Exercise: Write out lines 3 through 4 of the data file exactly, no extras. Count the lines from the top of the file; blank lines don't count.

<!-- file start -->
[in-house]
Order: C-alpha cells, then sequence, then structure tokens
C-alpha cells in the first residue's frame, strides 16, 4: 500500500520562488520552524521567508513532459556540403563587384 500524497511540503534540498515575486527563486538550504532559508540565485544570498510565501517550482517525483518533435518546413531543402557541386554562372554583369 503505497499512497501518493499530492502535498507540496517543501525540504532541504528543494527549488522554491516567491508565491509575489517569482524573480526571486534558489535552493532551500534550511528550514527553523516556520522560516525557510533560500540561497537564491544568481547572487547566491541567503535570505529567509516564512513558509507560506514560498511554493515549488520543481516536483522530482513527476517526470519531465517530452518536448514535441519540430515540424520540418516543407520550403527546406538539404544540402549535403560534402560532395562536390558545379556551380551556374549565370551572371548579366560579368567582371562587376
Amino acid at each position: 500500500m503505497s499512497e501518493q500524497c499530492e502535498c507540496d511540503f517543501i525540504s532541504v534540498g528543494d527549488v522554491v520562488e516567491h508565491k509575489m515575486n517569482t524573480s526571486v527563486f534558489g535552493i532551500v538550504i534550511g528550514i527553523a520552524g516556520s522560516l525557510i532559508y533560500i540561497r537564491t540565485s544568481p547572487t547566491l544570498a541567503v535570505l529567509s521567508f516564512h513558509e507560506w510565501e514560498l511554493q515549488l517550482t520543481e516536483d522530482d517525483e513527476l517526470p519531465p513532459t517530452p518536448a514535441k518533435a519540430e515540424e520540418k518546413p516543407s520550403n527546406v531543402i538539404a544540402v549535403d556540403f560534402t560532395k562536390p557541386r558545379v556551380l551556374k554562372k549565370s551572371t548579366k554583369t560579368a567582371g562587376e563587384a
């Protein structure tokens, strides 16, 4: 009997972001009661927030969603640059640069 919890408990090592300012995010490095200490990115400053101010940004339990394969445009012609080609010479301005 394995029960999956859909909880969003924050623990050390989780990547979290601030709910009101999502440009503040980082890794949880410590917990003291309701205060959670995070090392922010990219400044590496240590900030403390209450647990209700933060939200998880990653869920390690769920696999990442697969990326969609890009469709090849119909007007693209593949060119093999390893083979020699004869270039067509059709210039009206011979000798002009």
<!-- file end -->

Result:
C-alpha cells in the first residue's frame, strides 16, 4: 500500500520562488520552524521567508513532459556540403563587384 500524497511540503534540498515575486527563486538550504532559508540565485544570498510565501517550482517525483518533435518546413531543402557541386554562372554583369 503505497499512497501518493499530492502535498507540496517543501525540504532541504528543494527549488522554491516567491508565491509575489517569482524573480526571486534558489535552493532551500534550511528550514527553523516556520522560516525557510533560500540561497537564491544568481547572487547566491541567503535570505529567509516564512513558509507560506514560498511554493515549488520543481516536483522530482513527476517526470519531465517530452518536448514535441519540430515540424520540418516543407520550403527546406538539404544540402549535403560534402560532395562536390558545379556551380551556374549565370551572371548579366560579368567582371562587376
Amino acid at each position: 500500500m503505497s499512497e501518493q500524497c499530492e502535498c507540496d511540503f517543501i525540504s532541504v534540498g528543494d527549488v522554491v520562488e516567491h508565491k509575489m515575486n517569482t524573480s526571486v527563486f534558489g535552493i532551500v538550504i534550511g528550514i527553523a520552524g516556520s522560516l525557510i532559508y533560500i540561497r537564491t540565485s544568481p547572487t547566491l544570498a541567503v535570505l529567509s521567508f516564512h513558509e507560506w510565501e514560498l511554493q515549488l517550482t520543481e516536483d522530482d517525483e513527476l517526470p519531465p513532459t517530452p518536448a514535441k518533435a519540430e515540424e520540418k518546413p516543407s520550403n527546406v531543402i538539404a544540402v549535403d556540403f560534402t560532395k562536390p557541386r558545379v556551380l551556374k554562372k549565370s551572371t548579366k554583369t560579368a567582371g562587376e563587384a